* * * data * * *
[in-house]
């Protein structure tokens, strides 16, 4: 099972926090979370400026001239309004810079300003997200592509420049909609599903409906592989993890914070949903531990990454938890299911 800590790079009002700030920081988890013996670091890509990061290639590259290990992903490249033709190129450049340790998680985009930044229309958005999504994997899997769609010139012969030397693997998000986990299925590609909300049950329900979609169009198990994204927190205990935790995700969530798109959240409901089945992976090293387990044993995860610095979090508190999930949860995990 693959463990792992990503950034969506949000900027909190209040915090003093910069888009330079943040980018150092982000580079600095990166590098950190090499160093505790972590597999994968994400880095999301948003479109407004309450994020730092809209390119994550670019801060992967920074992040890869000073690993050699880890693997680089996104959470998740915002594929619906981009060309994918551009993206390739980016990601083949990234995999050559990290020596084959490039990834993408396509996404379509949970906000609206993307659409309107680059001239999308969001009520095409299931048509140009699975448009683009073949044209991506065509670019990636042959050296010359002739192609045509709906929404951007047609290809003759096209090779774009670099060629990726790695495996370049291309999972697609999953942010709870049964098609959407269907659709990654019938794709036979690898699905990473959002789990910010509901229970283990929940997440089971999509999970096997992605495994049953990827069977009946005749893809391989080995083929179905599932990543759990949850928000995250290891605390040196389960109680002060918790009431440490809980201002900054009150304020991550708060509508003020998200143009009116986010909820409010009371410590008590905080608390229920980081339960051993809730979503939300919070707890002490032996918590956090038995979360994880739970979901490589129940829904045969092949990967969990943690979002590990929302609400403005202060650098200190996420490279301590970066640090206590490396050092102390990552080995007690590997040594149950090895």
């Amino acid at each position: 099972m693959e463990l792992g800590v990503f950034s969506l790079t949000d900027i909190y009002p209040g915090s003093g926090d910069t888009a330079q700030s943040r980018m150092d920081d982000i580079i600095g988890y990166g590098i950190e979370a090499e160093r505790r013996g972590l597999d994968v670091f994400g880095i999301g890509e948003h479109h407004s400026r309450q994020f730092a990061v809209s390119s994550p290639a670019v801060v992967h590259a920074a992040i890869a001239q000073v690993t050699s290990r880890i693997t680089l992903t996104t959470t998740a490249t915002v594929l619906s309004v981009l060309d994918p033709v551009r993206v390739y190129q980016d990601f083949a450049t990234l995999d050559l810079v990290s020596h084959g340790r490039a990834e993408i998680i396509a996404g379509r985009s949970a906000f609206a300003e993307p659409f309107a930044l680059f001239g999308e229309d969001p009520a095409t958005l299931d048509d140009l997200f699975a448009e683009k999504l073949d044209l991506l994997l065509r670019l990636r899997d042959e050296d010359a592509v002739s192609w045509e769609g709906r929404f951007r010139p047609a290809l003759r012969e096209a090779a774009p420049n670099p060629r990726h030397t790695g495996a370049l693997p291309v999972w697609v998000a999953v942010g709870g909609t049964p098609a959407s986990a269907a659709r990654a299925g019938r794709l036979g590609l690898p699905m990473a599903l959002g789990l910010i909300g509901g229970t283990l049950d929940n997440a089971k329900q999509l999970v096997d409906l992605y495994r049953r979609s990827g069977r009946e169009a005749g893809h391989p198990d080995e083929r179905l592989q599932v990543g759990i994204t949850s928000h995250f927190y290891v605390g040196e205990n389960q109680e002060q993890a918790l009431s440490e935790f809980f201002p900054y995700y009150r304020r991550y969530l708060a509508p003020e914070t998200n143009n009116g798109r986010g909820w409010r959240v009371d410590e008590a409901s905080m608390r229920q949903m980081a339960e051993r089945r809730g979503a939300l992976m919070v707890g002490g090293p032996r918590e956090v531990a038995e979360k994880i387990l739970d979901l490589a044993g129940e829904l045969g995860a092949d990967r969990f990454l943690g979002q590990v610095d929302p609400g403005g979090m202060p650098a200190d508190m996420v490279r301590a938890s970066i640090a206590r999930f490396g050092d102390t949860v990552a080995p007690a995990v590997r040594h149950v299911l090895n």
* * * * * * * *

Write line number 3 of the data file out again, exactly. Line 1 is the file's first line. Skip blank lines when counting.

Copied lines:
């Amino acid at each position: 099972m693959e463990l792992g800590v990503f950034s969506l790079t949000d900027i909190y009002p209040g915090s003093g926090d910069t888009a330079q700030s943040r980018m150092d920081d982000i580079i600095g988890y990166g590098i950190e979370a090499e160093r505790r013996g972590l597999d994968v670091f994400g880095i999301g890509e948003h479109h407004s400026r309450q994020f730092a990061v809209s390119s994550p290639a670019v801060v992967h590259a920074a992040i890869a001239q000073v690993t050699s290990r880890i693997t680089l992903t996104t959470t998740a490249t915002v594929l619906s309004v981009l060309d994918p033709v551009r993206v390739y190129q980016d990601f083949a450049t990234l995999d050559l810079v990290s020596h084959g340790r490039a990834e993408i998680i396509a996404g379509r985009s949970a906000f609206a300003e993307p659409f309107a930044l680059f001239g999308e229309d969001p009520a095409t958005l299931d048509d140009l997200f699975a448009e683009k999504l073949d044209l991506l994997l065509r670019l990636r899997d042959e050296d010359a592509v002739s192609w045509e769609g709906r929404f951007r010139p047609a290809l003759r012969e096209a090779a774009p420049n670099p060629r990726h030397t790695g495996a370049l693997p291309v999972w697609v998000a999953v942010g709870g909609t049964p098609a959407s986990a269907a659709r990654a299925g019938r794709l036979g590609l690898p699905m990473a599903l959002g789990l910010i909300g509901g229970t283990l049950d929940n997440a089971k329900q999509l999970v096997d409906l992605y495994r049953r979609s990827g069977r009946e169009a005749g893809h391989p198990d080995e083929r179905l592989q599932v990543g759990i994204t949850s928000h995250f927190y290891v605390g040196e205990n389960q109680e002060q993890a918790l009431s440490e935790f809980f201002p900054y995700y009150r304020r991550y969530l708060a509508p003020e914070t998200n143009n009116g798109r986010g909820w409010r959240v009371d410590e008590a409901s905080m608390r229920q949903m980081a339960e051993r089945r809730g979503a939300l992976m919070v707890g002490g090293p032996r918590e956090v531990a038995e979360k994880i387990l739970d979901l490589a044993g129940e829904l045969g995860a092949d990967r969990f990454l943690g979002q590990v610095d929302p609400g403005g979090m202060p650098a200190d508190m996420v490279r301590a938890s970066i640090a206590r999930f490396g050092d102390t949860v990552a080995p007690a995990v590997r040594h149950v299911l090895n």